Feb. 28, 2020 By Allie Griffin
Council Member Robert Holden is calling for an investigation into the 104th Police Precinct after officers took hours to respond to a 911 call of a suspicious man at a Glendale Catholic school earlier this week.
Faculty members at Sacred Heart Catholic Academy called 911 to report a suspicious man who knocked on the school’s door to ask for directions on Feb. 25 and police officers came about four hours later, Holden said.
Officers, according to police sources, received the call around the same time that two high priority emergencies came in. One involved a missing teen and another dealt with a car crash with injuries, both viewed as urgent.
Still Holden said an incident at a school should warrant an immediate response.
The man in question knocked on the Catholic school’s door at about 12:30 p.m. while holding a stick-like object and a bag over his shoulder, according to Holden, who spoke to faculty and reviewed surveillance footage.
A faculty member answered the door, but felt uncomfortable and shut it, while the man lingered around the school, located at 84-05 78th Ave., for several more minutes, Holden said.
Over the next two hours, faculty members called 911 twice and ultimately requested a police presence at 3 p.m. dismissal time. However, officers from the 104th Precinct didn’t arrive until after 4 p.m., the Council Member said.
“Regardless of whether or not the man knocking on the door was actually a danger to the school, the staff felt concerned enough to call 911, and that should have warranted an immediate response,” Holden said.
The police, however, said that they were told that the man didn’t pose a threat– and they responded accordingly.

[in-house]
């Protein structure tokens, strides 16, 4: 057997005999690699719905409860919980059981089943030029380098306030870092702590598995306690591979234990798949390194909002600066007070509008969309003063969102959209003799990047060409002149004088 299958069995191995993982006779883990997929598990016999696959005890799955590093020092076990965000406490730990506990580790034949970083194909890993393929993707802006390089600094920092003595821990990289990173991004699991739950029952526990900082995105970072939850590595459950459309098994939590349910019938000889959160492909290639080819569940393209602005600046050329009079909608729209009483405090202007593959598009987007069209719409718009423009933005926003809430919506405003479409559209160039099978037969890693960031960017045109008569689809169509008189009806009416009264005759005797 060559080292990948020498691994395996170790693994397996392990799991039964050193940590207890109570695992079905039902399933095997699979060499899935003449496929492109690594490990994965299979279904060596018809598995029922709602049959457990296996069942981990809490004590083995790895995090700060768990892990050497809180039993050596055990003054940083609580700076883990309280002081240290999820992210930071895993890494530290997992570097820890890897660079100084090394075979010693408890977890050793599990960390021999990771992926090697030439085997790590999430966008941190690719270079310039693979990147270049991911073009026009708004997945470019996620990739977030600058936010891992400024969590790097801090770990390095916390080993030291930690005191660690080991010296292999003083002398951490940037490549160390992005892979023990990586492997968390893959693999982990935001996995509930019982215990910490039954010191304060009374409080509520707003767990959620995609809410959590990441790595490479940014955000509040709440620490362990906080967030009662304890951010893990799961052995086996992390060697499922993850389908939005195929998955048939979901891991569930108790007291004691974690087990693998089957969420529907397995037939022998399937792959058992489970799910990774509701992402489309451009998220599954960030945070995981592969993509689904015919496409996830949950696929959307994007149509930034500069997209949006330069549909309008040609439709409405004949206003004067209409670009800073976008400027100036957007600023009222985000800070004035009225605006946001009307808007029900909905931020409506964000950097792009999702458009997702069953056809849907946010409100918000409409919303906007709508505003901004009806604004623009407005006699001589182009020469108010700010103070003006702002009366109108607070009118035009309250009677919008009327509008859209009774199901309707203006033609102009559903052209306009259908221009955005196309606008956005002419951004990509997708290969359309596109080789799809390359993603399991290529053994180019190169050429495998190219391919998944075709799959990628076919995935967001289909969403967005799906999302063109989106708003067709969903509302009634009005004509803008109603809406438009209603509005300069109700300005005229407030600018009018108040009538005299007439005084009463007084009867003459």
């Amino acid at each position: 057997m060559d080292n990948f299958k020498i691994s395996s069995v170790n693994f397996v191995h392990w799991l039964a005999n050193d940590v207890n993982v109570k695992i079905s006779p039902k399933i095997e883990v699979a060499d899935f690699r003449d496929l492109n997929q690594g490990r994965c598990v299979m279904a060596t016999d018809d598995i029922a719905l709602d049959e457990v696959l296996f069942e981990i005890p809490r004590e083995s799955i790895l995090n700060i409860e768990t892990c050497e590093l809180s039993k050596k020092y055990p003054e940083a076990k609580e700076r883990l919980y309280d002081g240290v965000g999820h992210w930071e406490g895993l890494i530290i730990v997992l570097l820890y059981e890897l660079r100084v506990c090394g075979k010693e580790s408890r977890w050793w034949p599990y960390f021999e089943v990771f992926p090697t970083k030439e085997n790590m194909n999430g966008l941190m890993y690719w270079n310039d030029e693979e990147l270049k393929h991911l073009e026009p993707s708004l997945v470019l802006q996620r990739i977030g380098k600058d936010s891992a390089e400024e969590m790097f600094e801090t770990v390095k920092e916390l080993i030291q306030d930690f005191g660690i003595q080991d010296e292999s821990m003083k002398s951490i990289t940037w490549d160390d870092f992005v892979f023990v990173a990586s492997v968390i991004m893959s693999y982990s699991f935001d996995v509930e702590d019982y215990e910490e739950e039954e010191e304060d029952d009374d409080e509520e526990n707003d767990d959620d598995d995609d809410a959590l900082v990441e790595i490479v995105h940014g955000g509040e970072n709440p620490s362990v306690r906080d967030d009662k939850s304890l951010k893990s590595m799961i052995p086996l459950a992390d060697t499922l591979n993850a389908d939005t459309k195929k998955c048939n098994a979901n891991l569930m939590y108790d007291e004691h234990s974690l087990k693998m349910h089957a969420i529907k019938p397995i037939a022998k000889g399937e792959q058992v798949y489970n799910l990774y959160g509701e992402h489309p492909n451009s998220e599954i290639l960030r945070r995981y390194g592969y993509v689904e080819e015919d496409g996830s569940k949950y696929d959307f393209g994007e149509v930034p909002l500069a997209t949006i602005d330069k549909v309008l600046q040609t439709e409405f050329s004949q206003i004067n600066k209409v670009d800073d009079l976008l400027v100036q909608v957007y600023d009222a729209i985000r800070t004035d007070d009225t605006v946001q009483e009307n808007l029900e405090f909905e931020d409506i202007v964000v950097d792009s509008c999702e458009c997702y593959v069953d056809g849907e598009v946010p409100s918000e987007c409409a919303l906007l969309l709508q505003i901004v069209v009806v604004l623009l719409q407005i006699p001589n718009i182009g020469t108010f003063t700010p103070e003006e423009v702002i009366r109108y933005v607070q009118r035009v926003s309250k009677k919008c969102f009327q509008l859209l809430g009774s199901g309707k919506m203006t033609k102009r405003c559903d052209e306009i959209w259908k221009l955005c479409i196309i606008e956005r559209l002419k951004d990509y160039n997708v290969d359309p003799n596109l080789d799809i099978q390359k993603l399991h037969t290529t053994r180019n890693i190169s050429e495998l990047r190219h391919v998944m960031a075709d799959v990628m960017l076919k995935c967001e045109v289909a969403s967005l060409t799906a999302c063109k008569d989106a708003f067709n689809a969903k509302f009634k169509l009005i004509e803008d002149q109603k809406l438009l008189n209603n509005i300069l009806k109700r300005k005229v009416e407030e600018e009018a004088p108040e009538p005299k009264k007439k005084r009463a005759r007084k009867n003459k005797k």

According to a police spokesperson, the 911 caller told them that the man just looked suspicious. Furthermore, the caller told them that the man was walking away from the location.
Additionally, officers from the 104th Precinct had to respond to two high-priority emergencies — a missing 14-year-old and a vehicle collision with injuries — before going to the school.
Holden, however, said he was also frustrated over the local precinct’s lack of communication with his office. He said he never got a call back from the commanding officer, Captain Victoria Perry, and had to call several more times the following day to learn the details of the incident and police response.
“I am extremely frustrated with the lack of response and urgency from the 104th Precinct,” Holden said. “In this day and age with many school threats occurring, this was a test of whether or not the precinct was prepared, and it failed miserably.”
The precinct has since contacted Holden, according to police.
“The Commanding Officer of the 104 Precinct is aware of this incident and has been in contact with the Council Member,” a spokesperson for the NYPD said. “The Captain has instructed her supervisory personnel to redirect units to any jobs occurring at schools even when they are not considered a priority.”
Personnel from the 104th Precinct have visited the school several times a day since the incident, in order to reassure the safety of students and staff, the police spokesperson added.